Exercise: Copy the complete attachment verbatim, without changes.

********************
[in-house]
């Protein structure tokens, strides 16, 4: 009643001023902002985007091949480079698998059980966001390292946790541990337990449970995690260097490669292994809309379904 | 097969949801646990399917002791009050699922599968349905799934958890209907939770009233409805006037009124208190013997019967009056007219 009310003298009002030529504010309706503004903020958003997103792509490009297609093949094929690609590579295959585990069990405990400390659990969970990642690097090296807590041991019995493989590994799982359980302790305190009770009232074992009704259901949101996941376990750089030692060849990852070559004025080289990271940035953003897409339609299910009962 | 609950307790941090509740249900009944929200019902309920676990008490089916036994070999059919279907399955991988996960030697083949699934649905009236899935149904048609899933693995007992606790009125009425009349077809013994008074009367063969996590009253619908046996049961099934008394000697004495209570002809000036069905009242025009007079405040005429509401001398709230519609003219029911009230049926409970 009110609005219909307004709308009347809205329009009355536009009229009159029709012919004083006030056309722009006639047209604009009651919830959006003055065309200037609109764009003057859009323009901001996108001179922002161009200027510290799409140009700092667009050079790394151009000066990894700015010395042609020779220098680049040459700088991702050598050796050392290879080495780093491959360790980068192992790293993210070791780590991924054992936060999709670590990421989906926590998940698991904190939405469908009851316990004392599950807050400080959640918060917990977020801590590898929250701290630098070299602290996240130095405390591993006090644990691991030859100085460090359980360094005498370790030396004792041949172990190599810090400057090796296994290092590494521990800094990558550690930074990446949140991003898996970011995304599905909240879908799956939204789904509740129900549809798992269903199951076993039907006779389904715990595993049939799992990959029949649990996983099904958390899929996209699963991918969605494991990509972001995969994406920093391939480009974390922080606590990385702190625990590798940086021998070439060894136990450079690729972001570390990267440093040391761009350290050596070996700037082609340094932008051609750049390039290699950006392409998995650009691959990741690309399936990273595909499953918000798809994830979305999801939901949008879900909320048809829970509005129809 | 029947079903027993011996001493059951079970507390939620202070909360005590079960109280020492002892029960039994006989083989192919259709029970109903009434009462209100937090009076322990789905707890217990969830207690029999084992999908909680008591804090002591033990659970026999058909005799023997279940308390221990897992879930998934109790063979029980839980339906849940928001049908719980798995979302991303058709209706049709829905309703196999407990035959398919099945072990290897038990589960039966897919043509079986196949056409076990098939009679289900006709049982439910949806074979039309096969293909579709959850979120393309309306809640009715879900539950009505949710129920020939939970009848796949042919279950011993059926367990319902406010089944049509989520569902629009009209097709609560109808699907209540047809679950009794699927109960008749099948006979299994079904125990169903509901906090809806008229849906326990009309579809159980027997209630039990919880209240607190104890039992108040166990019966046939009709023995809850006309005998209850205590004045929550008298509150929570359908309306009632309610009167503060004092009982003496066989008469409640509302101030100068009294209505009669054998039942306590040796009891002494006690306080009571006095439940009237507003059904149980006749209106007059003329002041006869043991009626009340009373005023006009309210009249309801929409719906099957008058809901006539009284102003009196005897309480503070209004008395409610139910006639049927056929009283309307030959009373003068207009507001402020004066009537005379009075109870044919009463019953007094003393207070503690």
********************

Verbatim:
[in-house]
């Protein structure tokens, strides 16, 4: 009643001023902002985007091949480079698998059980966001390292946790541990337990449970995690260097490669292994809309379904 | 097969949801646990399917002791009050699922599968349905799934958890209907939770009233409805006037009124208190013997019967009056007219 009310003298009002030529504010309706503004903020958003997103792509490009297609093949094929690609590579295959585990069990405990400390659990969970990642690097090296807590041991019995493989590994799982359980302790305190009770009232074992009704259901949101996941376990750089030692060849990852070559004025080289990271940035953003897409339609299910009962 | 609950307790941090509740249900009944929200019902309920676990008490089916036994070999059919279907399955991988996960030697083949699934649905009236899935149904048609899933693995007992606790009125009425009349077809013994008074009367063969996590009253619908046996049961099934008394000697004495209570002809000036069905009242025009007079405040005429509401001398709230519609003219029911009230049926409970 009110609005219909307004709308009347809205329009009355536009009229009159029709012919004083006030056309722009006639047209604009009651919830959006003055065309200037609109764009003057859009323009901001996108001179922002161009200027510290799409140009700092667009050079790394151009000066990894700015010395042609020779220098680049040459700088991702050598050796050392290879080495780093491959360790980068192992790293993210070791780590991924054992936060999709670590990421989906926590998940698991904190939405469908009851316990004392599950807050400080959640918060917990977020801590590898929250701290630098070299602290996240130095405390591993006090644990691991030859100085460090359980360094005498370790030396004792041949172990190599810090400057090796296994290092590494521990800094990558550690930074990446949140991003898996970011995304599905909240879908799956939204789904509740129900549809798992269903199951076993039907006779389904715990595993049939799992990959029949649990996983099904958390899929996209699963991918969605494991990509972001995969994406920093391939480009974390922080606590990385702190625990590798940086021998070439060894136990450079690729972001570390990267440093040391761009350290050596070996700037082609340094932008051609750049390039290699950006392409998995650009691959990741690309399936990273595909499953918000798809994830979305999801939901949008879900909320048809829970509005129809 | 029947079903027993011996001493059951079970507390939620202070909360005590079960109280020492002892029960039994006989083989192919259709029970109903009434009462209100937090009076322990789905707890217990969830207690029999084992999908909680008591804090002591033990659970026999058909005799023997279940308390221990897992879930998934109790063979029980839980339906849940928001049908719980798995979302991303058709209706049709829905309703196999407990035959398919099945072990290897038990589960039966897919043509079986196949056409076990098939009679289900006709049982439910949806074979039309096969293909579709959850979120393309309306809640009715879900539950009505949710129920020939939970009848796949042919279950011993059926367990319902406010089944049509989520569902629009009209097709609560109808699907209540047809679950009794699927109960008749099948006979299994079904125990169903509901906090809806008229849906326990009309579809159980027997209630039990919880209240607190104890039992108040166990019966046939009709023995809850006309005998209850205590004045929550008298509150929570359908309306009632309610009167503060004092009982003496066989008469409640509302101030100068009294209505009669054998039942306590040796009891002494006690306080009571006095439940009237507003059904149980006749209106007059003329002041006869043991009626009340009373005023006009309210009249309801929409719906099957008058809901006539009284102003009196005897309480503070209004008395409610139910006639049927056929009283309307030959009373003068207009507001402020004066009537005379009075109870044919009463019953007094003393207070503690």